Struggling to Meet Neighbors’ Needs In a Rural Community
A small church on the outskirts of town in a rural area becomes a free clinic once each month. But being in a small town hasn’t protected the clinic from larger forces that threaten its survival.
By Rose Hoban
One Thursday each month, a group of people meet at the Saint’s Delight Baptist Church in rural Franklin County and sit quietly in the pews.
Though the event may be the answer to a prayer for many of the people who attend, it’s not a prayer meeting. Those Thursday nights are when the staff from the Franklin County Volunteers in Mission free clinic in Louisburg set aside time for a mobile clinic session on the very edge of town.
People drive from as far as an hour away to walk through the white double doors, wait inside the little brick church and be seen by a doctor who treats people in a small room behind the altar.
“They’ve helped me out a lot,” said Kay Beasley, a painfully thin woman who drove almost 40 miles from Zebulon to attend a recent clinic on a cool, clear evening.
Beasley has been cobbling together health care since she quit work to care for her ex-husband as he was dying in 2004. Then she had back surgery, and that kept her from returning to work. Her father helps out the 49-year-old, who has emphysema and takes three different inhaled medications.
“I haven’t been to the doctor in six years, except these folks,” Beasley recounted.
“I had to go to the hospital last year when I had pneumonia because I thought I was gonna die. I’ve had it twice, and they told me, ‘Don’t get it again; you won’t make it through the next one,’” she said.
But Beasley said she was put off by the way she was treated at the hospital. “I thought, they’re gonna just let me lay in this room to die because I didn’t have health coverage.”
She went home from the emergency department, afraid of the bills that would follow if she allowed herself to be admitted. But before she went, the doctors at the emergency room told her about the Volunteers in Mission (VIM) free clinic.
“Thank goodness for these people, dedicating their time.… They’re good folks,” Beasley said.
But state budget cuts, lagging donations, a lost grant and North Carolina’s decision not to expand the Medicaid program have put the VIM clinic in jeopardy.
“I just had the talk with my staff yesterday to say I don’t know if we’ll be here beyond the end of the year,” clinic director Beverly Kegley said on Friday.
A need, a calling, a response
According to family practitioner Phillip Stover, the idea of the clinic was born out of a desire to respond to the need made apparent by Hurricane Floyd in 1999. It took years to get the project organized and off the ground; it launched in 2004.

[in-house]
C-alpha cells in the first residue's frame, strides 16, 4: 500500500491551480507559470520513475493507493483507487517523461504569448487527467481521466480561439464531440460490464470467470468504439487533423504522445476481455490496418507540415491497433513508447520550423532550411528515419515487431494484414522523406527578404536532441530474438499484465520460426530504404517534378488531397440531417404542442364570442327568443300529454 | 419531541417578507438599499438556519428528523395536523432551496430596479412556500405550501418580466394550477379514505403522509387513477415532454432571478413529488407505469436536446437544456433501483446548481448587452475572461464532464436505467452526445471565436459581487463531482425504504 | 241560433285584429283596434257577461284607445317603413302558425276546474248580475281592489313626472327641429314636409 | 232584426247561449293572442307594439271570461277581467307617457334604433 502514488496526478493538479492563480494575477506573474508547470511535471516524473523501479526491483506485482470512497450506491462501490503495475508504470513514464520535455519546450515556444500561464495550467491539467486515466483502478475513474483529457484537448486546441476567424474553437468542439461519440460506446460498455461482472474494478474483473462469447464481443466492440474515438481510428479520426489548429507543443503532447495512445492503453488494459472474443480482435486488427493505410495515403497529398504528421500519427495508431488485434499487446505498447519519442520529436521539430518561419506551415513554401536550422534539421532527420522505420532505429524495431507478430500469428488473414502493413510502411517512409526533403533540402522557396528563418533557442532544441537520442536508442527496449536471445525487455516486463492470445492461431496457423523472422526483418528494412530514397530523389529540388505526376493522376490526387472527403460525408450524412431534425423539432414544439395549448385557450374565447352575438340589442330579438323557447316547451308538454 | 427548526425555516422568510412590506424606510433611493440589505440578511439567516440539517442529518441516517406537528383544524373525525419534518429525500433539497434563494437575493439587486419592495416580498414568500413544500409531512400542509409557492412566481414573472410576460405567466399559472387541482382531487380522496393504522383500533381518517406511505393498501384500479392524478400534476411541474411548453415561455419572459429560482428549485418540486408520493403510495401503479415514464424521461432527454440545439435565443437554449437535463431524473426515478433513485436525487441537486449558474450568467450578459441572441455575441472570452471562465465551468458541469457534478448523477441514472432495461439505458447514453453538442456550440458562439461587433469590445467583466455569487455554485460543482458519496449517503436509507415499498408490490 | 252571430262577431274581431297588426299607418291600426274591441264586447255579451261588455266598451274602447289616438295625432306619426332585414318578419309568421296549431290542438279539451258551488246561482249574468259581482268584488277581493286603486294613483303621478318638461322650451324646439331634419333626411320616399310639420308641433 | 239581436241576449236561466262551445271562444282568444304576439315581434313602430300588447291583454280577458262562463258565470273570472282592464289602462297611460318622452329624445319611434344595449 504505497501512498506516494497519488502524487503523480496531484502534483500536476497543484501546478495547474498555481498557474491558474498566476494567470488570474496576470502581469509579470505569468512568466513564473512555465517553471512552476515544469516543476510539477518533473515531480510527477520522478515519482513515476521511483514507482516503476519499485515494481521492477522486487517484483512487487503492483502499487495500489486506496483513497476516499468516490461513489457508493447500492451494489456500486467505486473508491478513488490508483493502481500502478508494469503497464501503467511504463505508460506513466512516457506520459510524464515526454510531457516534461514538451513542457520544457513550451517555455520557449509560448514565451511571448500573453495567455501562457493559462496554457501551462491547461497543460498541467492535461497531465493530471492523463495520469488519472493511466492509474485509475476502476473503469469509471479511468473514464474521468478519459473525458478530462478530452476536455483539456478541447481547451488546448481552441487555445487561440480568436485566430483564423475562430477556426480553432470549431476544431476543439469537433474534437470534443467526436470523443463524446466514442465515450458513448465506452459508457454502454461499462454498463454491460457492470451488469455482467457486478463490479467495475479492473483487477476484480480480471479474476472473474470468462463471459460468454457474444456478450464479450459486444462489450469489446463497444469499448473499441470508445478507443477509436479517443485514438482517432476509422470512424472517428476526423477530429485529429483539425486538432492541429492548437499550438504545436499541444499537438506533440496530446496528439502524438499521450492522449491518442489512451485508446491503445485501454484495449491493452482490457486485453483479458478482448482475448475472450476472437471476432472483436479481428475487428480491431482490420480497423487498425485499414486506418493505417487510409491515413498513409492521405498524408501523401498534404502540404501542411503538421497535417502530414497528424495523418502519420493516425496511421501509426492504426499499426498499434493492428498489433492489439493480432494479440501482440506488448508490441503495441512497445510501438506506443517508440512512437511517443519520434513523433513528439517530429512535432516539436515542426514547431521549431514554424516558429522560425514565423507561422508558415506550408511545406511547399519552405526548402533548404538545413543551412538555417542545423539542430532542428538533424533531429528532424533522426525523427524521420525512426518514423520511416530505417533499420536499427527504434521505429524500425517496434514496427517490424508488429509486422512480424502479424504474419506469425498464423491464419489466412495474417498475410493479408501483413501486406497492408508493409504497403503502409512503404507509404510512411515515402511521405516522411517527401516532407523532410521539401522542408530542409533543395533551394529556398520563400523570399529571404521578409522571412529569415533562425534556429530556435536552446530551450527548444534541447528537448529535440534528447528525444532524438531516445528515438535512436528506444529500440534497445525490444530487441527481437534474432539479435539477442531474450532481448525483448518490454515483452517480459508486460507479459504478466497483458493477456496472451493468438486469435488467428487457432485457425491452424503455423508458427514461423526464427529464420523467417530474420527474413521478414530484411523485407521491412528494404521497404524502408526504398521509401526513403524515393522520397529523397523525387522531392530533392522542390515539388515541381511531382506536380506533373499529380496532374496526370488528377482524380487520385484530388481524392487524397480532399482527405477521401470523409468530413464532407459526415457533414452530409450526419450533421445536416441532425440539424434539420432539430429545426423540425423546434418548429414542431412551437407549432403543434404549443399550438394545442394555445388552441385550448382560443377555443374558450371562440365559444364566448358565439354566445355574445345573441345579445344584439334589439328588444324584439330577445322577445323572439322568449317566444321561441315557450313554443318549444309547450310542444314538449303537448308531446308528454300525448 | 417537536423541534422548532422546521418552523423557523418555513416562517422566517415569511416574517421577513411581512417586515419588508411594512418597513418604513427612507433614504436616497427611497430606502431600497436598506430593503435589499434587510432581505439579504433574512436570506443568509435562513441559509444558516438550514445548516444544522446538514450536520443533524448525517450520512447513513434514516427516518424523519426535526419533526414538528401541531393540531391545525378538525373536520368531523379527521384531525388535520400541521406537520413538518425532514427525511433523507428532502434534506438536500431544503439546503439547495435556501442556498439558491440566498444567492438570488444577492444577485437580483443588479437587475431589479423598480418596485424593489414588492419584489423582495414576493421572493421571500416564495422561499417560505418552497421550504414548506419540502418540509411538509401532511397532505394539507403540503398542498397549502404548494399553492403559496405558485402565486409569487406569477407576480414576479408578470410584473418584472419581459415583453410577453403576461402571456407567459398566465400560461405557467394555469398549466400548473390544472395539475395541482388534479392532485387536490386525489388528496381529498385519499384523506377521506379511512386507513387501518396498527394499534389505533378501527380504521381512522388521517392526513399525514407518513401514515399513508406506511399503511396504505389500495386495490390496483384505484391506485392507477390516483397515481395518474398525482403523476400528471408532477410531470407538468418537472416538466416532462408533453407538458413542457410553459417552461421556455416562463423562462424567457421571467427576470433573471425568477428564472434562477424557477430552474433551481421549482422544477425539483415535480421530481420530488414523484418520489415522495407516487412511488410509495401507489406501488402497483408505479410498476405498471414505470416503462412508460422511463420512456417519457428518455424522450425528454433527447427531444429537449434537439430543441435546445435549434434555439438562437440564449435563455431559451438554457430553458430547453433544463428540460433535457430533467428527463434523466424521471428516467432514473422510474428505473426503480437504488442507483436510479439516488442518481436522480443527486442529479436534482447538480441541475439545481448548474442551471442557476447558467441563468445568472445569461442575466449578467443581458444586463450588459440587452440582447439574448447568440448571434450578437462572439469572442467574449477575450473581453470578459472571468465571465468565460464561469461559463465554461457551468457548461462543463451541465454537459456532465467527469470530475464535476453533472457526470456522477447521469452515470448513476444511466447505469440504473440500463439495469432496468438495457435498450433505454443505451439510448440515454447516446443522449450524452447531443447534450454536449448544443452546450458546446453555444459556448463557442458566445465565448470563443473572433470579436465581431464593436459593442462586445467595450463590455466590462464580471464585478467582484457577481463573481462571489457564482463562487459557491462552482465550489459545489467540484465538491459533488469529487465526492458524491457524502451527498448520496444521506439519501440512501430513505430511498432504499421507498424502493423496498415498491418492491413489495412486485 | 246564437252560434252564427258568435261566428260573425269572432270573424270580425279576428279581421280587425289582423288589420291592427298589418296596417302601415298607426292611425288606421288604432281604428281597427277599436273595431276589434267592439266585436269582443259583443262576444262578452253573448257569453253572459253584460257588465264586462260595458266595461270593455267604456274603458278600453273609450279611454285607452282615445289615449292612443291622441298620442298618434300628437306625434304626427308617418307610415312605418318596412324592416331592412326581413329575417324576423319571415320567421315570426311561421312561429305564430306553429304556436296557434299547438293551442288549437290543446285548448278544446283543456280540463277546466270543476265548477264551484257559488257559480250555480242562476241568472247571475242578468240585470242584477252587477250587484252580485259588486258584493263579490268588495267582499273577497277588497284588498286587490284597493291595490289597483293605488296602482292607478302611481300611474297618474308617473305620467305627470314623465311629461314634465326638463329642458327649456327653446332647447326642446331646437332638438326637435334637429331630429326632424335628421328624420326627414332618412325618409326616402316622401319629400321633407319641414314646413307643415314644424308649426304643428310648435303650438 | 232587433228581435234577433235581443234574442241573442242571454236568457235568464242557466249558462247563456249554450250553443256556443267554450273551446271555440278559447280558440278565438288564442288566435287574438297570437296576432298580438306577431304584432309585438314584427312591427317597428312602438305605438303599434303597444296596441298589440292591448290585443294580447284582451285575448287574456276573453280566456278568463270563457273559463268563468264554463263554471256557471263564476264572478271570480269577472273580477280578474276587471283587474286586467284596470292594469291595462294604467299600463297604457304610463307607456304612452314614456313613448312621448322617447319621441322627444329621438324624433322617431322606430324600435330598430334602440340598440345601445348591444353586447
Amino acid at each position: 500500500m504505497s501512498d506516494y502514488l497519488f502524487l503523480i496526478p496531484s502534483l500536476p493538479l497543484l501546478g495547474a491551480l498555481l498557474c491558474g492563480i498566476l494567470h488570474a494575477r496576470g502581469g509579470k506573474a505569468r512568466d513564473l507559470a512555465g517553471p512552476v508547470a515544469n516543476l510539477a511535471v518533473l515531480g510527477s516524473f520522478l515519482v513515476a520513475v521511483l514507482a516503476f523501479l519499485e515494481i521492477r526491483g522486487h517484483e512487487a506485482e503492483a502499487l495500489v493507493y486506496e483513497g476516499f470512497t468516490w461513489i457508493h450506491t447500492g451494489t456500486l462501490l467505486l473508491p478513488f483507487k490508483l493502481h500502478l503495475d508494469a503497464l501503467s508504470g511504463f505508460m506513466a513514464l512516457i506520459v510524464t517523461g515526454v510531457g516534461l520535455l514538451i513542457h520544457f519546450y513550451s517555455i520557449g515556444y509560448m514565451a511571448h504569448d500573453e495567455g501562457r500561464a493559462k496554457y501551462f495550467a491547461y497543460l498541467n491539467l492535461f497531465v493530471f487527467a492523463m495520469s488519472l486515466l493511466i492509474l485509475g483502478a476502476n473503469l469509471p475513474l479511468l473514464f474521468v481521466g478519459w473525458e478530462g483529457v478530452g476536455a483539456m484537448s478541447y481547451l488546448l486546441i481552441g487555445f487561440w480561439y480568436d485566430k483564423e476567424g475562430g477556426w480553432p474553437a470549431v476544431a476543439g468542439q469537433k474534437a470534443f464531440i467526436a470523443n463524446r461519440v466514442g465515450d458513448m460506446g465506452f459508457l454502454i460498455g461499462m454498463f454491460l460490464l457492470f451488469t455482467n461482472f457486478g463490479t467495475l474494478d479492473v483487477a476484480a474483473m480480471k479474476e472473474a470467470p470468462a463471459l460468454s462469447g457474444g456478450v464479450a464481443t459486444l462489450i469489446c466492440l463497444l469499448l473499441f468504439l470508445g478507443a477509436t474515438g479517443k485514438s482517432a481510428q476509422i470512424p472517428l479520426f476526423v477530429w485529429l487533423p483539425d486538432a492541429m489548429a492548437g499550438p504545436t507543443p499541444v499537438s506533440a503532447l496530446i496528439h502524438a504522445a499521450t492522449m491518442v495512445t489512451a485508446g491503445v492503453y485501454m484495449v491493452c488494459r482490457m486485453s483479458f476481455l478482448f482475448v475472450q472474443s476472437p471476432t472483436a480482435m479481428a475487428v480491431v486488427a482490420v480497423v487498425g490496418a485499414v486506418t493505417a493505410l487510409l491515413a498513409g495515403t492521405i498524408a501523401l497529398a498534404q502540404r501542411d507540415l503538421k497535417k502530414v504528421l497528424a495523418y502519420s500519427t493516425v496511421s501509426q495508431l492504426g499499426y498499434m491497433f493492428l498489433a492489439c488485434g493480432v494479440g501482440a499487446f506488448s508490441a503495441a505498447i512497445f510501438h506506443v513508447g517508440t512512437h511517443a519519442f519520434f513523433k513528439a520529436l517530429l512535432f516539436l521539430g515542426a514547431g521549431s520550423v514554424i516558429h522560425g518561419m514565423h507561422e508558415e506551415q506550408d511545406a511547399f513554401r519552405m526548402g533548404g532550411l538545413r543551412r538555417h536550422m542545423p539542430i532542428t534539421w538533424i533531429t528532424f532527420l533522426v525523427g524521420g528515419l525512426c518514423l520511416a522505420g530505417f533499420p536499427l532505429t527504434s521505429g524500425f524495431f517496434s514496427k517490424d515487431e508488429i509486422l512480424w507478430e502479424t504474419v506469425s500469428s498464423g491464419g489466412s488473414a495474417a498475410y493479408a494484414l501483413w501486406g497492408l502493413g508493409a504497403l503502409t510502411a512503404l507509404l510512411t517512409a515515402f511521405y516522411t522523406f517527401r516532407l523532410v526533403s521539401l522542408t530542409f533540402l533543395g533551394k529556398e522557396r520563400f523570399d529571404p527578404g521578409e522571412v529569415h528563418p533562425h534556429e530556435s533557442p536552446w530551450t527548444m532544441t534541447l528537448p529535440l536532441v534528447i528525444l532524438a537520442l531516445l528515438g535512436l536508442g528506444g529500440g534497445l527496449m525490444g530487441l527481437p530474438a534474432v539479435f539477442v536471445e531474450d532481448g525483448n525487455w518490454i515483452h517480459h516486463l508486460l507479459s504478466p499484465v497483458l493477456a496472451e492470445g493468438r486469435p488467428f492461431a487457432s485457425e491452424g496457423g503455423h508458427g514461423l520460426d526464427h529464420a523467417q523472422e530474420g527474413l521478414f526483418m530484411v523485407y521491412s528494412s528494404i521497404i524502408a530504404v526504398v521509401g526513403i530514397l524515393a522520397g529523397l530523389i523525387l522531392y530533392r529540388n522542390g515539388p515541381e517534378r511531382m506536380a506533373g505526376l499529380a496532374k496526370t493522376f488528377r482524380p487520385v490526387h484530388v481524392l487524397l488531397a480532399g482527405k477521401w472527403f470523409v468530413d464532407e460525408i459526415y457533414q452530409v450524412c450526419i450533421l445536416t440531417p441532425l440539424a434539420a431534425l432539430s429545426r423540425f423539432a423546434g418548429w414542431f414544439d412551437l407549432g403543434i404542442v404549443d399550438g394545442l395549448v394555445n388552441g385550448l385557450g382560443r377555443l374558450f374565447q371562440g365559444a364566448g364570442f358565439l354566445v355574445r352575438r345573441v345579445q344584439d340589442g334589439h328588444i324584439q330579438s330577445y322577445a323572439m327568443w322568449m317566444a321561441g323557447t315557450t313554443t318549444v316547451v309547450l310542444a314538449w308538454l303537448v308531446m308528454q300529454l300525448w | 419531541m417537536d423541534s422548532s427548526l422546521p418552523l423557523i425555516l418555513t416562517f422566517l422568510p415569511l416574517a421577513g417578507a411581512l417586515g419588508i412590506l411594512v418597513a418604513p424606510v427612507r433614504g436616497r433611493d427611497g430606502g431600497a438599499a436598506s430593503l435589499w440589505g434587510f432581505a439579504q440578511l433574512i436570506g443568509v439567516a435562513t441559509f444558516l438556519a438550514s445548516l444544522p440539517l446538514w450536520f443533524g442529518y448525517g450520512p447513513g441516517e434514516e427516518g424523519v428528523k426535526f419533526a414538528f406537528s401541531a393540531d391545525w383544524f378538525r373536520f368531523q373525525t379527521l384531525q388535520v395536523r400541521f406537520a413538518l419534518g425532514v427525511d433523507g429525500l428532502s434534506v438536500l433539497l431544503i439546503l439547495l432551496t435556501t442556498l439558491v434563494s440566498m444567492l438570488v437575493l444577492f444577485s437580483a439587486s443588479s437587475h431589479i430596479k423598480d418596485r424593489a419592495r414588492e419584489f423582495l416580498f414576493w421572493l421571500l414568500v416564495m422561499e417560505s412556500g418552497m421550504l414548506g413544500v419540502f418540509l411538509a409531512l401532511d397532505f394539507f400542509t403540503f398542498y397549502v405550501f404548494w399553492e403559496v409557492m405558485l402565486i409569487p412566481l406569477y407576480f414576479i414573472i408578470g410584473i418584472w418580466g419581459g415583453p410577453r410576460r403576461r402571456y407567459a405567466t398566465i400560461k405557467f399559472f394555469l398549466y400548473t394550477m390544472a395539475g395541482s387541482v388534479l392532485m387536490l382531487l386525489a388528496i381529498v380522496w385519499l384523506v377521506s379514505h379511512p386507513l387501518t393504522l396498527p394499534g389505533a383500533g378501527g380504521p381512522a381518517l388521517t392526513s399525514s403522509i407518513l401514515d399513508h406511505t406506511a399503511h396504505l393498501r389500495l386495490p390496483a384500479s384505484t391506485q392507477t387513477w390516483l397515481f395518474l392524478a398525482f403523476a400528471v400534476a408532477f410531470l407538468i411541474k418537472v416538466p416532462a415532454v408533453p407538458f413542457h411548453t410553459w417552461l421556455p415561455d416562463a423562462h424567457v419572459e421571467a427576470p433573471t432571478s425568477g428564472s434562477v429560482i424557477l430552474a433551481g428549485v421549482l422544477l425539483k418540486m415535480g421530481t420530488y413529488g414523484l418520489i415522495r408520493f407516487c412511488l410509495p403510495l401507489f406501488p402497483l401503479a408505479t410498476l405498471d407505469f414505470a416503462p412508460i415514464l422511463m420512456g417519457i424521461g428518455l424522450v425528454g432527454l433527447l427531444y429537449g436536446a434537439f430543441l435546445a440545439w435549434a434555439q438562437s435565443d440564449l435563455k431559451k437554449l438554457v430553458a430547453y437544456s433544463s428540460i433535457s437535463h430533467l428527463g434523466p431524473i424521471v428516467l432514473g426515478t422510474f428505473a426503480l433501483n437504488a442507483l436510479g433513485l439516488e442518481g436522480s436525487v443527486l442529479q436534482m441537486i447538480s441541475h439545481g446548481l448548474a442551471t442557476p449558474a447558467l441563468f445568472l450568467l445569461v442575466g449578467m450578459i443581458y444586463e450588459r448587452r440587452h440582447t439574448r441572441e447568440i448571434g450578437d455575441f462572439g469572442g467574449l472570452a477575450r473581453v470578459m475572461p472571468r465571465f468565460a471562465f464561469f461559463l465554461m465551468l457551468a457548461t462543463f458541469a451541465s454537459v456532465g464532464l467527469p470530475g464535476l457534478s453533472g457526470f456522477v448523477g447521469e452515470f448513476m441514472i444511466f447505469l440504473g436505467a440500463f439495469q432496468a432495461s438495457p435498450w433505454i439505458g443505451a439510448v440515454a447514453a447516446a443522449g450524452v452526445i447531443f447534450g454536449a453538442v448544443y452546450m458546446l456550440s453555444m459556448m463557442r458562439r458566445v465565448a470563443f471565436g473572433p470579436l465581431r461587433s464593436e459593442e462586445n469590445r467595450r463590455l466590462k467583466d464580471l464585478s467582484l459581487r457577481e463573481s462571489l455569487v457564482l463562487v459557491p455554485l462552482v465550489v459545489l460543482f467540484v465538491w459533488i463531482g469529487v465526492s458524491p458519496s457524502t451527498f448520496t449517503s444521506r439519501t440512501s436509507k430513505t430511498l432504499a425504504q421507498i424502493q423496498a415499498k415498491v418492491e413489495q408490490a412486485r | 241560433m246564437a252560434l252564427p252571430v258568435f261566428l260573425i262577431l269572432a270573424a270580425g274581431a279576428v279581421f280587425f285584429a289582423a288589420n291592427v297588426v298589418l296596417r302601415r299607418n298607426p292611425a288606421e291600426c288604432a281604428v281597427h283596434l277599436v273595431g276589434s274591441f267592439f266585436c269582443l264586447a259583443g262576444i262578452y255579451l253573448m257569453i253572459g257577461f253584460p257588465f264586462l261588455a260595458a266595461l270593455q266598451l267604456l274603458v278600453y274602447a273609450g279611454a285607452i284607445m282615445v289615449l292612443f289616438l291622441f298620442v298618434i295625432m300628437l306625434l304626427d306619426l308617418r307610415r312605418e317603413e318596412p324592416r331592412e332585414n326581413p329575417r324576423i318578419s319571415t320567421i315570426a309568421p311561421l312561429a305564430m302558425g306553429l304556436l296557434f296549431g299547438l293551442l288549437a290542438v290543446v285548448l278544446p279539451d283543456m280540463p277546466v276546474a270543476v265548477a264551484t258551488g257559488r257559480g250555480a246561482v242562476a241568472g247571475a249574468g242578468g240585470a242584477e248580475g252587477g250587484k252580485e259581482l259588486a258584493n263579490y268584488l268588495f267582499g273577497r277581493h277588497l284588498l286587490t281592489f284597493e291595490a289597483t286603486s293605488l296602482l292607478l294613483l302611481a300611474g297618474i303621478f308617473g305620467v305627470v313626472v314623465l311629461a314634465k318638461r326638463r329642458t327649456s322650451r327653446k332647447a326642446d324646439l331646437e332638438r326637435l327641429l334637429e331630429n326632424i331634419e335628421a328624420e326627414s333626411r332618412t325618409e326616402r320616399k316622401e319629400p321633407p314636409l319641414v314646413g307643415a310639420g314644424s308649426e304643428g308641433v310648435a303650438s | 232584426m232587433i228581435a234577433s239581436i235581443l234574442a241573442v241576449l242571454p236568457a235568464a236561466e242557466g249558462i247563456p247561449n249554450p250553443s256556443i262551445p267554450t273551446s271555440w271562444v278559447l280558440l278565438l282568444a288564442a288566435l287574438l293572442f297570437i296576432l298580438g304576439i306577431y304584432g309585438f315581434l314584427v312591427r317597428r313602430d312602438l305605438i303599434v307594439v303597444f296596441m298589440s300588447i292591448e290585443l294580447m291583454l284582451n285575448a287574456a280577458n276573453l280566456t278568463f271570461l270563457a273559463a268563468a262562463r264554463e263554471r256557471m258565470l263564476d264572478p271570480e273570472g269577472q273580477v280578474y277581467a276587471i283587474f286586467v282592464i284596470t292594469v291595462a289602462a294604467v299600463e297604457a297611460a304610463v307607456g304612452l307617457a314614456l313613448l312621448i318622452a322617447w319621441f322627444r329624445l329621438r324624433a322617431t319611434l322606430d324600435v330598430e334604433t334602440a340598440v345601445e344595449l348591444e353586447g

“When we first started, we decided that we would concentrate on chronic disease,” said Stover, who runs his own practice in Louisburg, as well as consulting with the local prison and a local hospice. “A lot of clinics start out the opposite; they start by treating acute disease.
“Where you have the biggest bang for your dollar is treating chronic diseases, high blood pressure, diabetes, and for relatively low cost you can control most people’s diabetes and blood pressure and cholesterol.
“And that saves the system money down the road.”
At the outset, VIM got a grant from the state that allowed it to hire a fulltime provider. Other grants followed from state-based foundations.
One important grant was on the result of Franklin County being classified as a Tier 2 distressed county.
According to the state Department of Commerce website, “The law calls for the 40 most distressed counties to be Tier 1 counties, the next 40 counties to be designated as Tier 2 and the 20 most prosperous counties to become Tier 3 counties.”
But last year, the Department of Commerce re-classified Franklin County as one of the state’s 20 most prosperous counties, based largely on the new concentration of wealth in North Raleigh suburbs in the southern part of the county.
“If anyone knows Franklin County, you know that we’re pretty rural and pretty poor,” said Kegley.
While the county had an unemployment rate of 7.6 percent in August, she said she sees many of the longtime unemployed and low-wage workers from the less prosperous north and northeastern parts of the county.
“And we know that 95 percent of our patients are in working homes,” Kegley added.
“We estimate – nobody knows for sure – but that between 7,000 and 10,000 people in this county don’t have adequate health insurance,” said Stover, who disparages the idea that free clinics could have enough capacity to pick up the slack for people who lack insurance.